* Don't give away too much too soon - you will find you have a niche market who will pay for the quality of what you do (as long as you do it)
Best of luck
Just thinking as a customer, three routes tend to get me to try out a new restaurant:
1. Hearing about it word of mouth or in a review, and being able to check its menu online
2. Driving or walking past and seeing a board with interesting specials or themed nights on it (eg buffet, free dessert, not live music though, that's a turn off).
3. If there's a flyer or a menu put in my mailbox. This is probably one of the main ways I discover and try restaurants in my area
- Business Coach and Marketing Specialist at Straight Talk Group
- West Lakes SA, Australia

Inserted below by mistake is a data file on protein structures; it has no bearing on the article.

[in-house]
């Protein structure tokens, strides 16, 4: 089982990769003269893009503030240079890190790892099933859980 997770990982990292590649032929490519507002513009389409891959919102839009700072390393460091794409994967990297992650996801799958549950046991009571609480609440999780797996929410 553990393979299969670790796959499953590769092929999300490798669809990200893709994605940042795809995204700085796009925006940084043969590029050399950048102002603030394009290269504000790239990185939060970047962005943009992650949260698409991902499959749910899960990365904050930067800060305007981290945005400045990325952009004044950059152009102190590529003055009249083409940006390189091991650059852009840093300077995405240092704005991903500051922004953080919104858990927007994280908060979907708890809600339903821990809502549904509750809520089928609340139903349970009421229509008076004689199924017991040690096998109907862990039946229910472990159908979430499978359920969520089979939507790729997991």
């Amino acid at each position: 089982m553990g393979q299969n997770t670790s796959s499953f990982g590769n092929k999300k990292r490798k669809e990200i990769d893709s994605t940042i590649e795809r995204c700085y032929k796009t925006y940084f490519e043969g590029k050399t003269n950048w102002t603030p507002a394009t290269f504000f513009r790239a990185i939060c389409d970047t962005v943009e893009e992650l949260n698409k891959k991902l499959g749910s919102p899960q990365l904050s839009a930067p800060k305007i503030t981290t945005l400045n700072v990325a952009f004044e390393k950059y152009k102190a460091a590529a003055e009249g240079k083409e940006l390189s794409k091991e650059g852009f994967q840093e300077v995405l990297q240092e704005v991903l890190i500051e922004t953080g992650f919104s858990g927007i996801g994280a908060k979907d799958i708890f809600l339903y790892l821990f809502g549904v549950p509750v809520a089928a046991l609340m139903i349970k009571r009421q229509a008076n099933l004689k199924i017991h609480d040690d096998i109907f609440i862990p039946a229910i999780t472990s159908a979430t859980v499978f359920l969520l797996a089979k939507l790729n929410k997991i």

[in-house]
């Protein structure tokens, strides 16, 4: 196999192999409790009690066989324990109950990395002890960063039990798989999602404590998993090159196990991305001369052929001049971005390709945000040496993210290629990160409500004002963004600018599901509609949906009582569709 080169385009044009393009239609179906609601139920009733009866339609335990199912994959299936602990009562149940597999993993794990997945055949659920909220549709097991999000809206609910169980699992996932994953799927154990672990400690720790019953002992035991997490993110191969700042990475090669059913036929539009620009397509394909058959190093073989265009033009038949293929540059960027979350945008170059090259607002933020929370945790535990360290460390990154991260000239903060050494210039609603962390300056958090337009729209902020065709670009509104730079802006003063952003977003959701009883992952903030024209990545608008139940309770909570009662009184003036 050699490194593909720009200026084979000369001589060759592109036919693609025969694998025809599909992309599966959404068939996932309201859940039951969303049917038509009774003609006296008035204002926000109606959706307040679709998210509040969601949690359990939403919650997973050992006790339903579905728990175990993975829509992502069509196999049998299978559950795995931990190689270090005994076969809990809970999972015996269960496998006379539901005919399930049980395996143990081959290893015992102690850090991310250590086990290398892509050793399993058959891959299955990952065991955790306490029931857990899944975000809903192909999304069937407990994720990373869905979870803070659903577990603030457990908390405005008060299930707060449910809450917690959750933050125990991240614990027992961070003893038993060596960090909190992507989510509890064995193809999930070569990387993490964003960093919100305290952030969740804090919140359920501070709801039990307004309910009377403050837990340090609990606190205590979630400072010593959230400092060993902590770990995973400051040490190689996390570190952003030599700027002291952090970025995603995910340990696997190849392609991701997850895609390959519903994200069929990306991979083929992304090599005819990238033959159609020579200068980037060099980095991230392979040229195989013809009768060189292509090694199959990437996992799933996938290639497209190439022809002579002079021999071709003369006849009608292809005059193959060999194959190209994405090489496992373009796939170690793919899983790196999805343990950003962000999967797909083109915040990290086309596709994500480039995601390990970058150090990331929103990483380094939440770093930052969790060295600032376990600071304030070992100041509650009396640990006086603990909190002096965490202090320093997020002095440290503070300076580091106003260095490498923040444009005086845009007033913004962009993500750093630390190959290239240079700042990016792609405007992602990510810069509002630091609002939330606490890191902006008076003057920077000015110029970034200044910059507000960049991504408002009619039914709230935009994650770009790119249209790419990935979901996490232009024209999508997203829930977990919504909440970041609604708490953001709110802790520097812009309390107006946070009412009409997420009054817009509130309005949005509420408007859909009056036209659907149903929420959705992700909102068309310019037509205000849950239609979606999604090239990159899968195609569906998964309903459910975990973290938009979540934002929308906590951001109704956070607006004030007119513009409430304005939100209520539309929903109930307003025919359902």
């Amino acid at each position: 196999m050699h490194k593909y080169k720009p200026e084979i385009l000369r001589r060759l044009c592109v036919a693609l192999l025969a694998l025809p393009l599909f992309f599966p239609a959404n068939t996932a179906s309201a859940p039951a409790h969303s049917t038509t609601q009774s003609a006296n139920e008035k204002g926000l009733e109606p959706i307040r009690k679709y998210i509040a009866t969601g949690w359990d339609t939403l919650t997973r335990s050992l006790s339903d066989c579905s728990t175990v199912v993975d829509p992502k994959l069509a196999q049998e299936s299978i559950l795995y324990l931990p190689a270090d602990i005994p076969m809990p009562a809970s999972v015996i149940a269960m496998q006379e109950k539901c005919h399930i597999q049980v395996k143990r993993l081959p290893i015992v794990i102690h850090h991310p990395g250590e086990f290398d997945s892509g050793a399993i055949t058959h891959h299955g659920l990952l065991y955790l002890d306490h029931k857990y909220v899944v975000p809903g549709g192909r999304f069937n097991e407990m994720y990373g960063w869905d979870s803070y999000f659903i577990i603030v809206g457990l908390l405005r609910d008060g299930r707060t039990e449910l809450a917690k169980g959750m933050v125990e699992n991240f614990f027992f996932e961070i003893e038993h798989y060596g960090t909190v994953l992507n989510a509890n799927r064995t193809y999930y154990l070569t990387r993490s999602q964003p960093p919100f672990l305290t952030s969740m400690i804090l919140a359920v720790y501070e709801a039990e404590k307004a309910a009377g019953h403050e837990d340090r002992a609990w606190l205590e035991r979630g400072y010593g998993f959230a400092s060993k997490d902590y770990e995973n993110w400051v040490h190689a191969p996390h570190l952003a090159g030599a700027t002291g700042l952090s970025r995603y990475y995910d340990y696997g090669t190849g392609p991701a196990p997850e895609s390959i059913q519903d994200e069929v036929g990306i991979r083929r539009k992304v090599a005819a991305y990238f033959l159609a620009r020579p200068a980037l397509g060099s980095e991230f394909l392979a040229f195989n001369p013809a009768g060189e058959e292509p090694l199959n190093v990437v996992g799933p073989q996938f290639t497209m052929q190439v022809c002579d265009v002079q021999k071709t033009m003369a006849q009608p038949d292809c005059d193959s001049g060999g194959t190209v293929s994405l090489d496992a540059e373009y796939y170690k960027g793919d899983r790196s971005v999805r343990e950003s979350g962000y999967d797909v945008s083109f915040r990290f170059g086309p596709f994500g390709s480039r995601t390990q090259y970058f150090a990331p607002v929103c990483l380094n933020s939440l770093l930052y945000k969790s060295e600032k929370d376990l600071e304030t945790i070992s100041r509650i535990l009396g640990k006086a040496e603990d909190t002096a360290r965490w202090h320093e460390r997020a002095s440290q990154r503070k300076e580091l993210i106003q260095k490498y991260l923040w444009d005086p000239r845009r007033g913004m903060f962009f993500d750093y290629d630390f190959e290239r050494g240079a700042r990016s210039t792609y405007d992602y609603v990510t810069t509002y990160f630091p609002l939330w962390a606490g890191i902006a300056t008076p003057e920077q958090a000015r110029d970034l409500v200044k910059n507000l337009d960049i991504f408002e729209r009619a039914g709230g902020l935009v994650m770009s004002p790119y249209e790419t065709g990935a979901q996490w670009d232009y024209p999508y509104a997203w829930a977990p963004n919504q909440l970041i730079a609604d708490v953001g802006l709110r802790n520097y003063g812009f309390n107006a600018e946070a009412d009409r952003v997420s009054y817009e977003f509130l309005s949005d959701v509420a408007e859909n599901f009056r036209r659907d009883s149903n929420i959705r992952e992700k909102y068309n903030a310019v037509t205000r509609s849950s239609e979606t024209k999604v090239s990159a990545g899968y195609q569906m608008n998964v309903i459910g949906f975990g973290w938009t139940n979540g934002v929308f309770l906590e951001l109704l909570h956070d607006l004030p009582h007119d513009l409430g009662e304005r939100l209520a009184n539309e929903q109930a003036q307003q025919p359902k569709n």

Hi Wilson,I've just had a quick look at your restaurant, and your reviews on trip advisor, urban spoon and Facebook.My suggestion for some of the 'not so nice' reviews that you have had that you respond. This way readers can see that the owner is proactive. It also enables you to engage in complaint marketing. A client of mine does this really well on Facebook - Cardones Seafood and Grill (Glenelg, South Aust) - go and check out how they have responded to negative reviews.Did I deduct that you have had a make over? Make this clear as it will separate the poor earlier reviews from the latest. raving reviews (Well Done btw!)Hopefully as a response to Greg's post you will have your Google Business Account - This is imperative - Google loves Google. While your social and review sites are important - the 5 Start review process on Google is critical and will also help your SEO ratings when people are searching for restaurants in your area.Yee is correct with the hand holding - go one step further and reward patrons when they post positive reviews or check in - ie like us on Facebook and receive..... Actively insert the 'have you checked in' into the scripting that your staff is using when they are seating your guests.If you are collecting your customers details (I hope you are) other things you can do to increase patronage is to call the day after they have been in and make an offer to come in on your slower days (ie a Monday or a Tuesday) and receive a complimentary glass or wine or similar. I see you have used Groupon so the cost of a wine should be less than what you are offering there.Collecting customers details is essential for restaurants - at the moment can you email a customer and invite them to come in for their birthday or wedding anniversary?If you wanted to do some direct marketing locally think of Groups of people.What about the local sporting clubs in your area (men, in general, are big meat eaters) - think about what offers you could give them - "man of the match" deal? Most local sporting clubs are always looking for ways to earn money - perhaps offer a % back to the club for their members creating a win-win (or - as discounting is a dangerous habit to get in to - what about a free beer for members with every mains) What night to they train - could you do a pre-training or after training package (with all the focus on high protien for sports people this might have some legs if executed properly)Do you have a local cinema you could work with?Wilson, how is your signage? Is it easy for me to find your restaurant or parking? An Adelaide furniture store used this to their advantage in their marketing. Their tag line was 'it's a pig of a location' and then went on to say how it allowed them to give you better prices because of their low overheads. Is there a way for you to attribute value to the location (ie easy parking) .... Oh! as a steak house could you say you do not beef up the prices because of high overheads - or its a cow of a location....:-) These ideas are just off the top of my head however you get the idea I am sure - anything to make yourself memorable. .Let us know how you get on Wilson,Warmly, Lisa.